Dhobi Ghaat (Mumbai Diaries)
I am not sure if Dhobi Ghaat is an apt title for this movie, just ‘Mumbai Diaries’ would have worked better for me. Or maybe ‘Bombay Diaries’ since no one in the movie refers to the city as Mumbai anyway, not that I am complaining.
Most of our movie experiences depend on two factors – our expectations from the movie and our mood while watching it. This is one movie where these factors become crucial, really crucial. Most of the people watching the movie with me (not just my gang, the entire hall) did not like the movie and were pretty vocal about it (sadly during the movie also), I enjoyed it. This is one movie which wants you to let it be, had no pretensions of being conventionally engaging, does not offer any sort of closure for any of the lead characters, does not have any larger than life characters and does not have any item song (shudder!!!).
Yet it is engaging and interesting, makes you think enough for it to be called smart, and is funny and endearing in enough places. You are invited to view the lives of young Munna (Prateik Babbar, the best of the lot in Jaane Tu Ya Jaane Na and very good and endearing here) and Yasmin (Kriti Malhotra, simply the most outstanding performer here), through the eyes of Shai (Monica Dogra, looking okay but performing just adequately) and Arun (Amir Khan being Amir Khan). As an added attraction you also get a peek into the lives of Shai and Arun.
Yasmin is the one you empathize with most even though she has the simplest story. You feel for her as she tries to find (or create) capture-worthy experiences in her apparently routine and to some extent boring life. Her interview of her maid and maid’s daughter is easily the highlight of the film, the one scene where even the naysayers in my theatre were hooked. It was interesting to notice how Arun’s attitude towards her story changes as the movie progresses. At the start he had her story at his beck and call, pausing and rewinding as he pleased/needed. But later, the story took over him and ultimately his decision (of moving house) was controlled by the story, a far cry from him having the control.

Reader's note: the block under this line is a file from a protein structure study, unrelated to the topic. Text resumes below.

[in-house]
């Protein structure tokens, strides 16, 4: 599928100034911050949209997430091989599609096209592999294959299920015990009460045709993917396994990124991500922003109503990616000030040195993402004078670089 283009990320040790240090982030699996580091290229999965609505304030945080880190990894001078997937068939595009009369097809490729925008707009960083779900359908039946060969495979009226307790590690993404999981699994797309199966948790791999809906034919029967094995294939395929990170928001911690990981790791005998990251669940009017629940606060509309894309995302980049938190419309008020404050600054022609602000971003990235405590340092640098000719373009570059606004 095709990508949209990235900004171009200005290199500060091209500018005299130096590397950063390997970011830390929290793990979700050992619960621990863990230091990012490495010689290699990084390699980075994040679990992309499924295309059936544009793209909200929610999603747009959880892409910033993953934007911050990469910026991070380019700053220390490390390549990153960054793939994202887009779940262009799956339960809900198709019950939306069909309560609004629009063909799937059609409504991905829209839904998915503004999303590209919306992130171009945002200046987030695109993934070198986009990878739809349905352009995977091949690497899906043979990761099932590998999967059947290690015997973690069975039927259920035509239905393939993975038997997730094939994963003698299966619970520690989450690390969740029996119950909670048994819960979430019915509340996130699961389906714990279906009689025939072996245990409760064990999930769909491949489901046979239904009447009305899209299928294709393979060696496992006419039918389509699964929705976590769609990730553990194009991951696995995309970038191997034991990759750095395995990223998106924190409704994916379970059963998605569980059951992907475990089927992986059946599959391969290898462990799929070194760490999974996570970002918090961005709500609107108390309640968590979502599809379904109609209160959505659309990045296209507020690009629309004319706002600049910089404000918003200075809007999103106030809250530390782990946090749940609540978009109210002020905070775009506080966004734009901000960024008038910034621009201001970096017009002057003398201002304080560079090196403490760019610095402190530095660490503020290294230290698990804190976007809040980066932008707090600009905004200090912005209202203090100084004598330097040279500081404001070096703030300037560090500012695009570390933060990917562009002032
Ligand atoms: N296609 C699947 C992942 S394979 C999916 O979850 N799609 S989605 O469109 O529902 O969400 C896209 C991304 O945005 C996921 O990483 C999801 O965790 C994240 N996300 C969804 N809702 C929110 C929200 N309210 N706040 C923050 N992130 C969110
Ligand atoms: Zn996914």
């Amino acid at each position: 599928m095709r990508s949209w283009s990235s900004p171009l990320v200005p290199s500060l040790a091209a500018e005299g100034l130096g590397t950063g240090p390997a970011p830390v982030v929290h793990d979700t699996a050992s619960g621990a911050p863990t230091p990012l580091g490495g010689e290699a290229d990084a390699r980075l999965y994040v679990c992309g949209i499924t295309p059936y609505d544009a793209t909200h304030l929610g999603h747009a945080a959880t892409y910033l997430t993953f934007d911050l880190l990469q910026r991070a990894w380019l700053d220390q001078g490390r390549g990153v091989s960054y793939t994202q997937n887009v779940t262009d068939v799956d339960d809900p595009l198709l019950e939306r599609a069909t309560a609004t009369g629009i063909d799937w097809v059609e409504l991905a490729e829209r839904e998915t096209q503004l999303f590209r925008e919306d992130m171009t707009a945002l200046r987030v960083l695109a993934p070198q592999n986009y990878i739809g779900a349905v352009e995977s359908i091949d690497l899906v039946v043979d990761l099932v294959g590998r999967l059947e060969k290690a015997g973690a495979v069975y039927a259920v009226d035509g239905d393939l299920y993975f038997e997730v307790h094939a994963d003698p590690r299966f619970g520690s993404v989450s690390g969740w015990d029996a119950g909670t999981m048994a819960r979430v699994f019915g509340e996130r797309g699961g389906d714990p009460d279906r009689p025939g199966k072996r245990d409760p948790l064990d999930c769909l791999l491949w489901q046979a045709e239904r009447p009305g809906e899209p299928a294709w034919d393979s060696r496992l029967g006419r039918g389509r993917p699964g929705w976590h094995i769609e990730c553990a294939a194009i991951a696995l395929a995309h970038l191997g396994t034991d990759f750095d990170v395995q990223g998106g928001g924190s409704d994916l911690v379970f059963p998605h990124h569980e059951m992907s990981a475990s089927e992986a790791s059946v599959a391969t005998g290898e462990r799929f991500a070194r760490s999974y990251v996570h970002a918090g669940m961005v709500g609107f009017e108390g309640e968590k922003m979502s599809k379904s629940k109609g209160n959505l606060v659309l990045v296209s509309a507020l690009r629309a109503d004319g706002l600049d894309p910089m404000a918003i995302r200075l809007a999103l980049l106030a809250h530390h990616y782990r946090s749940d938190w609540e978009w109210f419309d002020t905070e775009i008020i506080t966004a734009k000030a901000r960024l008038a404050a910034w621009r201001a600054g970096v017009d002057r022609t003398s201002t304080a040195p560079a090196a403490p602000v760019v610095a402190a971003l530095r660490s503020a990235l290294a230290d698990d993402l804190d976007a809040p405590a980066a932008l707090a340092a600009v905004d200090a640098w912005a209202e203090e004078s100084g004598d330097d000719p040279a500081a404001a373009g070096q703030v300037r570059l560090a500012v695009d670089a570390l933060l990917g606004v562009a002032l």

Munna is next in the list of characters that made you feel for them. He has dreams, and he is working towards them even though it is highly unlikely that he will be able to realize them, he keeps on working towards them. Even adding Shai to the list of apparently unachievable dreams that he has. Where the film succeeds is in making viewers also want the success of Munna. Prateik is endearing and honest in his performance and I feel this is only the second of many such performances.
Shai should have been the more intriguing of the two observers since she is an outsider, more than Arun anyway, but it is Arun who is sucked in more. Shai is in turn intrigued by Arun and is apparently oblivious to the feelings Munna has for her, though she genuinely cares for him and is in no way using him. Initially I felt that Shai was looking at everything with Slumdog Millionaire eyes, but her genuine feelings for Arun as well as Munna made me feel otherwise. Her story is the one that comes closest to a closure in that she has something to look forward to when the movie ends. Munna is looking at a life of responsibility and hardships and Arun is plain lonely, but she has a choice and a chance to pursue what she wants.
The best way to watch this movie would be the way Arun watches Yasmin’s videos, at our own pace pausing/rewinding at will – continue if we are interested or just leave it. So once again I would say wait for the DVD, else you might be in the majority who won’t like this experimental movie.
In one of the pre-release interviews Kiran Rao said she was not comfortable being known just as Amir Khan’s wife. While I do feel she is a talented director, I think she will have to face that predicament for some more time. This movie would not have been made, analyzed so much, and gotten an international release without Amir Khan’s name attached to it. Amir’s name has a certain credibility which ensured that scores of people went in to watch a non-conventional movie on the first weekend of its release and the ones who liked it are a small subset of those people. Even the ones who liked it might not have gone for it had it not been an Amir Khan production. This was an Amir Khan film first for most of us. But looking at it, I feel the audience of a Kiran Rao film is already building up.